Travelling to Macedonia, Kosovo, Bosnia, Israel, Palestine, Lebanon, Pakistan, and Sri Lanka, Gagnon talked with women of all ages and social classes: those who fought side-by-side with men in wars of independence; who suffered terrible abuse in war; who lost their men, their homes, their children, their entire families; women working to heal the survivors, and those involved in different peace movements. She explores why women themselves have not found a way to put an end to war, why they continue, from generation to generation, to raise sons who make war and oppress women, what stake women themselves might have in war. And she dares to look within herself for the answers to these questions and for the roots of all conflict, war, and destruction. Elle magazine of France described this book as “sublime … a long, strange poem that recalls the work of such giants of literary journalism as V.S. Naipaul and Ryszard Kapuscinski.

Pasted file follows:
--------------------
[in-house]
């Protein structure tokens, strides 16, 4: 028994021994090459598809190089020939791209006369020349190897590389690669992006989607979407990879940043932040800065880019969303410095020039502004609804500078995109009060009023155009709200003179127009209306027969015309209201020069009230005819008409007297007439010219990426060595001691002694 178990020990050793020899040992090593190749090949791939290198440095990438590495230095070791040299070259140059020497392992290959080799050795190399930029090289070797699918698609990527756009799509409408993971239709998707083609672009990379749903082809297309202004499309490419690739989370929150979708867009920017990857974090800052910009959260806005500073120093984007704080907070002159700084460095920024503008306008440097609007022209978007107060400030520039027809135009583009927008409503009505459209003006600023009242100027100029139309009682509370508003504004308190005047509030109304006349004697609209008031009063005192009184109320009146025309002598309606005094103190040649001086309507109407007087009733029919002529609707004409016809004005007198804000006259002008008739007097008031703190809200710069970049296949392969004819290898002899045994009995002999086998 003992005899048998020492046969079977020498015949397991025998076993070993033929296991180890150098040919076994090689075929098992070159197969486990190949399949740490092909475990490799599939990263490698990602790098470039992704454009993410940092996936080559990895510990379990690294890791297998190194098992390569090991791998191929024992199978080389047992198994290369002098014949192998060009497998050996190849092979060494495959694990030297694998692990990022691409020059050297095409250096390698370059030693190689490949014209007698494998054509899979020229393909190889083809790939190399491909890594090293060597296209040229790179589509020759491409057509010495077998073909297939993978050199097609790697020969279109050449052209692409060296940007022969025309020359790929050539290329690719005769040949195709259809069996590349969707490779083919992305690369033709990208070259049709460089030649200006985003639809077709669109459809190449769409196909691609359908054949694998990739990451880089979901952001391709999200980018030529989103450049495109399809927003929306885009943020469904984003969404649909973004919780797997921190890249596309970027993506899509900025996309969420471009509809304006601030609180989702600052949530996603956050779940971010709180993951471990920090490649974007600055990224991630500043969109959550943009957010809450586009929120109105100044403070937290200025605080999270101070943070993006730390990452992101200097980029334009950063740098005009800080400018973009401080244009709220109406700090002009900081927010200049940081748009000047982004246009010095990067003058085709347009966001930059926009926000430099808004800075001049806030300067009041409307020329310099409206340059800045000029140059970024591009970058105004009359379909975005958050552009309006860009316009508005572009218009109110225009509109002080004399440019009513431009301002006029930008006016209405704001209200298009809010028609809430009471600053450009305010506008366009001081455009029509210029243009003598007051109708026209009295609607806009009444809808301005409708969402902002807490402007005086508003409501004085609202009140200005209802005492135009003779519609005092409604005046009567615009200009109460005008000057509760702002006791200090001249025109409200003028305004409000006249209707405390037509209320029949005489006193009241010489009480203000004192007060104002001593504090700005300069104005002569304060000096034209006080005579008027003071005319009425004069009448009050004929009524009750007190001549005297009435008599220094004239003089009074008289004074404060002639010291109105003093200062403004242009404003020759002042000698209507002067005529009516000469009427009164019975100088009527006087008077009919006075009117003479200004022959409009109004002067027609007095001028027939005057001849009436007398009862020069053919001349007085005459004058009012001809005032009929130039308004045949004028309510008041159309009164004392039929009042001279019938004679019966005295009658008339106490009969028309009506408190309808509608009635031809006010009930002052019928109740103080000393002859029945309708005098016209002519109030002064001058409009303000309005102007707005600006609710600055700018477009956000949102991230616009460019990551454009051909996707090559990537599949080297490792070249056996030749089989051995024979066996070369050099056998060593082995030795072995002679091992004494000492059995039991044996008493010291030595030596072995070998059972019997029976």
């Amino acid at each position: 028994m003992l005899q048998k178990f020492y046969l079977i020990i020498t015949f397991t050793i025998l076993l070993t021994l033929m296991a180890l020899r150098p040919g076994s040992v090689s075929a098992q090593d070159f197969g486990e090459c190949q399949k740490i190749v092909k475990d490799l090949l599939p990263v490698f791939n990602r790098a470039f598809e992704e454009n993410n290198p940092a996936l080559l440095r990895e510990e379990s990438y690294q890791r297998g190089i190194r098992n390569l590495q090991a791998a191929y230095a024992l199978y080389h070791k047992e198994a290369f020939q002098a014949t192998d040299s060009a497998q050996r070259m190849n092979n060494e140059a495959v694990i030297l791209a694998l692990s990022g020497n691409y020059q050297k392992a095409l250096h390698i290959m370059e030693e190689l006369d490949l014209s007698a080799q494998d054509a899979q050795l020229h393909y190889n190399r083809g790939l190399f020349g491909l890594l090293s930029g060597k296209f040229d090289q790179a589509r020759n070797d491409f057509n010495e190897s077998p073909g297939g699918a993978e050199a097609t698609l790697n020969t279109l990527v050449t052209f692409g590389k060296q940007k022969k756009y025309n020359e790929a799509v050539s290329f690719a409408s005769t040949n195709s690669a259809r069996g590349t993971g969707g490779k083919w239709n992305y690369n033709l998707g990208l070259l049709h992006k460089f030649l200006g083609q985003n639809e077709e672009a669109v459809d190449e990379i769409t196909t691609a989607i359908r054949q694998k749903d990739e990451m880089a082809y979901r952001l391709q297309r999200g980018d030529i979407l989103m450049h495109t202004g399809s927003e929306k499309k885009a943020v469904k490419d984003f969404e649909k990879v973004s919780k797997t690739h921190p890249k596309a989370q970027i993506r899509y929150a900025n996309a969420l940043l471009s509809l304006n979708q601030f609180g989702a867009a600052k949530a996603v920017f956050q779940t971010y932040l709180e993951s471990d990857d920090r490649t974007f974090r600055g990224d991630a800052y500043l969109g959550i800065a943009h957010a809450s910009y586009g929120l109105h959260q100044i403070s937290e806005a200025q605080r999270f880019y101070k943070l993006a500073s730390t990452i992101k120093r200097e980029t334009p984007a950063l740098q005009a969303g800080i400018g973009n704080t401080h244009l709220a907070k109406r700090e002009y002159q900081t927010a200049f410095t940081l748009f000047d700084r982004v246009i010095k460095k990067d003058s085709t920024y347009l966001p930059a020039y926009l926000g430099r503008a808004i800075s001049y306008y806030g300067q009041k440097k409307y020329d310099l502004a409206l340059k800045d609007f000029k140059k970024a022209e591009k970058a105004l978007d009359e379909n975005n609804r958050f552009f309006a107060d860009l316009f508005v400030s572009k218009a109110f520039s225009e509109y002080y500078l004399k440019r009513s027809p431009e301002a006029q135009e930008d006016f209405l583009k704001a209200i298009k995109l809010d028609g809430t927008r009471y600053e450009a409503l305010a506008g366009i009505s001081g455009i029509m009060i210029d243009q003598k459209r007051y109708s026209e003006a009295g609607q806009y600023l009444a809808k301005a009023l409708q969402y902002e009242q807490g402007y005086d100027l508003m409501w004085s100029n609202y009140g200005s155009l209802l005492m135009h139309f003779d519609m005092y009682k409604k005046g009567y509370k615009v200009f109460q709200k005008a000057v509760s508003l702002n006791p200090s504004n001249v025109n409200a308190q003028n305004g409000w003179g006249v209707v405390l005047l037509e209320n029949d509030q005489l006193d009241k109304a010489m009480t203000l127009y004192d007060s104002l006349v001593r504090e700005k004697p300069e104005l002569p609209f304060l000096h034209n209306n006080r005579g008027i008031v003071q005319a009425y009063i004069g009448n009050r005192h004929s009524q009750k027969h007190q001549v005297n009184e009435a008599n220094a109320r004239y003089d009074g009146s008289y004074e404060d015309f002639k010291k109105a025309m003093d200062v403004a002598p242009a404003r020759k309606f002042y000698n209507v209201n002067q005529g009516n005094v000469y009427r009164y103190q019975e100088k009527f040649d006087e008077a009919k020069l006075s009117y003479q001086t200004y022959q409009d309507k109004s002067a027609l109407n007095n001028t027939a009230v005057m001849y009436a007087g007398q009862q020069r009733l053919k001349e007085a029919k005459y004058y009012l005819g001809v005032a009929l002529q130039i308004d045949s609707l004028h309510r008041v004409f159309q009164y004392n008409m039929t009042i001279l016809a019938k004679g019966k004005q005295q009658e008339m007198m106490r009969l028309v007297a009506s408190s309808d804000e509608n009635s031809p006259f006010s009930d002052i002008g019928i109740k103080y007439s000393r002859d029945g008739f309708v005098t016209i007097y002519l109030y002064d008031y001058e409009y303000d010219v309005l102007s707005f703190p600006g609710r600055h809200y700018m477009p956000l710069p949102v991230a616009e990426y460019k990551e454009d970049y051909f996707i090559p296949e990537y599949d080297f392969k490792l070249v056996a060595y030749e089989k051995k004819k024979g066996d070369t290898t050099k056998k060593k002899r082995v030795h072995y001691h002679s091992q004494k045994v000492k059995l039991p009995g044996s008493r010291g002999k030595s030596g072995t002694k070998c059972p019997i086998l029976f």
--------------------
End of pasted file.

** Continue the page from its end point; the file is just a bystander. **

Reader Reviews

Details

Dimensions:

320 Pages
8.5in * 216mm * 5.5in * 140mm * 0.8125in21mm
454gr
16.125oz

Published:

October 01, 2003

City of Publication:

Vancouver

Country of Publication:

CA

Publisher:

Talonbooks

ISBN:

9780889224834

9780889227217 – EPUB

9780889228412 – EPUB

9780889228610 – EPUB

9780889228979 – EPUB

9780889229174 – EPUB

Book Subjects:

SOCIAL SCIENCE / 

Featured In:

All Books

Language:

eng